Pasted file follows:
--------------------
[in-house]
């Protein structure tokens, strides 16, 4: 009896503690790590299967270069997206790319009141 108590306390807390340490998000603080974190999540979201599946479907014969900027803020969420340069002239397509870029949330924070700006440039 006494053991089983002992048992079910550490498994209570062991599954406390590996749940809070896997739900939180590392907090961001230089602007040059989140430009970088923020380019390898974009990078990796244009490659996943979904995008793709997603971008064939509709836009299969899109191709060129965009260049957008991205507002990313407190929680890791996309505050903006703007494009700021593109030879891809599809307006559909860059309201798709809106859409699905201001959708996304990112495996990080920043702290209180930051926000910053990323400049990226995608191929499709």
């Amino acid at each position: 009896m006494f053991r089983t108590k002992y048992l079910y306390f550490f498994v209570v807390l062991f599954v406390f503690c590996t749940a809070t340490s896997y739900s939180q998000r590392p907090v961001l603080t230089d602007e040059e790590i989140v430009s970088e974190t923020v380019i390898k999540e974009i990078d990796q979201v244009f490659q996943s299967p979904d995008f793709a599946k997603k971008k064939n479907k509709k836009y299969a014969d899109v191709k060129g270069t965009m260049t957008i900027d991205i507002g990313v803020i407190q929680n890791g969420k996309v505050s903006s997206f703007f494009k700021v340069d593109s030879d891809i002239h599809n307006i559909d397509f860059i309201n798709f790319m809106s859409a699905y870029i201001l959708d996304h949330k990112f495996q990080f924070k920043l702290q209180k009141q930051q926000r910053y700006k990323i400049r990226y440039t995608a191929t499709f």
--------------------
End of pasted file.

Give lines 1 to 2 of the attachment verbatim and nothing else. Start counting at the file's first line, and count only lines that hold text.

[in-house]
């Protein structure tokens, strides 16, 4: 009896503690790590299967270069997206790319009141 108590306390807390340490998000603080974190999540979201599946479907014969900027803020969420340069002239397509870029949330924070700006440039 006494053991089983002992048992079910550490498994209570062991599954406390590996749940809070896997739900939180590392907090961001230089602007040059989140430009970088923020380019390898974009990078990796244009490659996943979904995008793709997603971008064939509709836009299969899109191709060129965009260049957008991205507002990313407190929680890791996309505050903006703007494009700021593109030879891809599809307006559909860059309201798709809106859409699905201001959708996304990112495996990080920043702290209180930051926000910053990323400049990226995608191929499709």